Beth: How did they hide their relationship from their families?

Rod: There came a stage in their relationship where they started meeting secretly really late at night. It was winter and, as cold as it was, Ali would finish his labor job at midnight and then sneak over to Zakia’s house and she would sneak out—usually onto the roof. … He would be in the walled garden, and she would climb up to the roof and listen to him from the top of the roof and they would whisper to each other.

He often recited verses to her there, and when she finally came down from the roof to join him, it was after one of those recitals.

Zakia’s favorite singer was Mir Maftoon, an Afghan from the mountains. … Long before dawn one morning, early in the still wintry spring, Ali recited one of Maftoon’s verses to her as she lay prone on the flat roof of her house, her chin on her hands, looking down over the edge.

Your two dark eyes are those of an Afghan
But the mercy of Islam is not in your heart.
Outside your walls I spent nights that became daylights,
What kind of sleep is this that you never wake up?

Touched by his verses and by his suffering in the cold and freezing herself, Zakia finally came down to join him in the garden. And so their love story became a love affair, as Ali delicately put it.

Beth: The woman from the shelter who first contacted you wanted attention on their story in order to put pressure on the government to protect Zakia. Did it work?

Rod: You know, the government wasn’t going to respond to it, and eventually this girl would probably just get tired of staying in the shelter and agree to go home to her family, if they didn’t drag her out, and that would be the end of it. That’s what usually happens in honor killing cases, and they are quite common in Afghanistan.

And then Zakia escaped from the shelter on her own, I think partly emboldened by the attention. She and Ali eloped, they got married straight away, and went on the run. Then I went on the run after them to find them, because it was clear that they were not going to get very far. They would be spotted and eventually run to ground. So I wanted to get to them before that happened. By doing that, I kind of hastened the process of them being found. …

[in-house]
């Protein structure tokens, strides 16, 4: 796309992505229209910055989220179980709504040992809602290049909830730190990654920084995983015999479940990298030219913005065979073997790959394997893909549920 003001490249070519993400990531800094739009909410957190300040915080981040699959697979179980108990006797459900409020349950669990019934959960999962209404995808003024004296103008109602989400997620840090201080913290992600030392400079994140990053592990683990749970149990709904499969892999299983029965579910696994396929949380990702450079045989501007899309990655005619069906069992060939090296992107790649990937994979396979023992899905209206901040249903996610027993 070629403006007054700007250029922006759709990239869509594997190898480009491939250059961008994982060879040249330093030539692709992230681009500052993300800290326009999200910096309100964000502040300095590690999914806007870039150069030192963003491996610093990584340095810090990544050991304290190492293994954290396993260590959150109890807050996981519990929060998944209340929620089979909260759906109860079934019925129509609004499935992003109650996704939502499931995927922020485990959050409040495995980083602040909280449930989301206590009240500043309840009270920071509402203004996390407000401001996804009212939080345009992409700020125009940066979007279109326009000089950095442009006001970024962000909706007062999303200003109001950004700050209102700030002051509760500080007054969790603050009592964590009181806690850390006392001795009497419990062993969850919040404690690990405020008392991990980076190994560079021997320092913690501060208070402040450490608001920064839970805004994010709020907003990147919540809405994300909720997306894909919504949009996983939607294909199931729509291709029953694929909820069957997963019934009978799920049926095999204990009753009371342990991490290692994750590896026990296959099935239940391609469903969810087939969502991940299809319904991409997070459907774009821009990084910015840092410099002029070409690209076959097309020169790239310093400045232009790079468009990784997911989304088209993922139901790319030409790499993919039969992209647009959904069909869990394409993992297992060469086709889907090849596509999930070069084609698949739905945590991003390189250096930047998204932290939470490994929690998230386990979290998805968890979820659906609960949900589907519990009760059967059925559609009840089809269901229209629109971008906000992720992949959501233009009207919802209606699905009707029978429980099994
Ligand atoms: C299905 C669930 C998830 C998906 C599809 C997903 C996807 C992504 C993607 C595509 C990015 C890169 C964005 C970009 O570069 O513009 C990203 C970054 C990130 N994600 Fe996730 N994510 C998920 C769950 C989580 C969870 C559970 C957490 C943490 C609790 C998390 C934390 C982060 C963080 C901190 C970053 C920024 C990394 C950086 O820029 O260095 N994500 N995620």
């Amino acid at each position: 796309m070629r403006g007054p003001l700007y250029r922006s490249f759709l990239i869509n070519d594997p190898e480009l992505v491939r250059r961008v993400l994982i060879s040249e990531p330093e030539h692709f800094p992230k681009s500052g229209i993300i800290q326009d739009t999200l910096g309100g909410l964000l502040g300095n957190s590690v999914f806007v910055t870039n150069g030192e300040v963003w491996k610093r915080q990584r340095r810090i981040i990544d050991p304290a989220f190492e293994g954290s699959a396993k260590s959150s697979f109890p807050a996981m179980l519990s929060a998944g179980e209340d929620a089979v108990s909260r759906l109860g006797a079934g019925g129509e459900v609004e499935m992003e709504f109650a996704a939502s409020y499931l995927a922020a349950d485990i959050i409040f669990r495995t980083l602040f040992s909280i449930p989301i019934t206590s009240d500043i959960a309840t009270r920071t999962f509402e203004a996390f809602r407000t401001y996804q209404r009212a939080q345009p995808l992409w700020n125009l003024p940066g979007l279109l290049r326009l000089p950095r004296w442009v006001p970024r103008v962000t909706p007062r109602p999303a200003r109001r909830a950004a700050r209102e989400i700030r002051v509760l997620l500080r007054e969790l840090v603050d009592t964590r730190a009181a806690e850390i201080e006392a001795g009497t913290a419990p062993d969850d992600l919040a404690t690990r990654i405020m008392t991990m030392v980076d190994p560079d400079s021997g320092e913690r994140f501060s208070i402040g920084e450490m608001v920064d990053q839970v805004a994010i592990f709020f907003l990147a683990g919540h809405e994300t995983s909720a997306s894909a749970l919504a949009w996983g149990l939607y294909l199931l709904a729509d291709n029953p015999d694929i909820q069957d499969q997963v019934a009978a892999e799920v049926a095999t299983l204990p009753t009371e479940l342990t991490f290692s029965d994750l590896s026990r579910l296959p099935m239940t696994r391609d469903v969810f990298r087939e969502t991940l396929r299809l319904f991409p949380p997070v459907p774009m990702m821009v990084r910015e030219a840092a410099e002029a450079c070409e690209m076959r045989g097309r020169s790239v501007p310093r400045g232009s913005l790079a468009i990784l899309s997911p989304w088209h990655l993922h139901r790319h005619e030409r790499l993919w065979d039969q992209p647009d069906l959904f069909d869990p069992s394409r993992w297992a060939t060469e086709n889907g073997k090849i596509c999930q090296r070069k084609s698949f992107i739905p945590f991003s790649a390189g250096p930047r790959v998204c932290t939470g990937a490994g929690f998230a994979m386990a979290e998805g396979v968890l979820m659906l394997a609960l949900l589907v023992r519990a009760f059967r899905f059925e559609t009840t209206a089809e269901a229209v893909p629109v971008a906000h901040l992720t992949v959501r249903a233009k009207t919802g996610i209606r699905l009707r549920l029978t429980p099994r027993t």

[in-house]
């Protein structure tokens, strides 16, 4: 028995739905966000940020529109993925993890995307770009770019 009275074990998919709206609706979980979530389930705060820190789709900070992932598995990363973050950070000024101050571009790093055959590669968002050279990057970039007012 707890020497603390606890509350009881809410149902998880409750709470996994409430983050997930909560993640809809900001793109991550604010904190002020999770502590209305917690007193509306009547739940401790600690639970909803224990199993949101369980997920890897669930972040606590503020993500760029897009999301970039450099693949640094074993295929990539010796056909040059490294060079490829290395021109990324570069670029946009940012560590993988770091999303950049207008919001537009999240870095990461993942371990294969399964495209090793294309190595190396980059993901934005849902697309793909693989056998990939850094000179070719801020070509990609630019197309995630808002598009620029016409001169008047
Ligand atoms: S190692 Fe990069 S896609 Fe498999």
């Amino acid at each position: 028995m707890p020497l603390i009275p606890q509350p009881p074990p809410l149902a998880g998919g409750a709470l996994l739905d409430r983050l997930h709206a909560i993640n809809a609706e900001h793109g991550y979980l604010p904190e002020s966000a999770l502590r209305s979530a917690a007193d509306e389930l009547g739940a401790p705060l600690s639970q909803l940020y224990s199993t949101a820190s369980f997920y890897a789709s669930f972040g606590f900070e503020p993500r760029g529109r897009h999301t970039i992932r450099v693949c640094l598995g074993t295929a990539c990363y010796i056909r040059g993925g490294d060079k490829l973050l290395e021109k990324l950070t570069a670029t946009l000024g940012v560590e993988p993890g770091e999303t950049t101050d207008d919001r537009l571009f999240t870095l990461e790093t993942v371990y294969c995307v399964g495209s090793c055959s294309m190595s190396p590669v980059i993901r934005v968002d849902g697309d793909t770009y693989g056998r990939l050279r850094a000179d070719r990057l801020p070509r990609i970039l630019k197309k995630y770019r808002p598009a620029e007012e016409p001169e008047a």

We [reporting crew and photographers] were just a huge entourage, and it was immediately apparent to people that we were up to something. And it drew the attention of the police. … Ali was at that point charged by Zakia’s father with kidnapping her, and they were also charged with bigamy because the father, after the fact, married her to another man in a procedure that’s quite common in Afghanistan where the father gets together and asserts that the girl has agreed to marry some guy and a couple of men witness it and that’s all it takes to marry a woman in Afghanistan—legally. He does have to have her consent, but all he has to do is assert that he has her consent, and that’s what he did.

I faced kind of a crisis then: If I maintain my journalistic objectivity, what I would have done is just hung out there with our crew and the police would have arrived and we would have filmed them being taken in. When a girl is arrested by the police in Afghanistan, it’s pretty certain that she is going to be taken in and raped in jail. … That’s what they faced, so I made a decision then to intervene. I put them in my car and helped them escape.

I basically provided them with a getaway vehicle and a bunch of cash so they could keep running on their own, after they got to a safe place where they could get back on their feet and start walking safely. And then having intervened to that degree, I found myself feeling that I just couldn’t let that go; I had to continue following them and trying to help them.

They were a couple of young and foolish kids—they were 18 and 21 at the time and they were just fueled by love. They didn’t really have much common sense or experience or anything else, and sooner or later they were going to get caught if somebody didn’t continue to help them. So I ended up being in that role for quite some time.

Beth: How do you come to terms with the idea that you may have put them in more danger because of your reporting?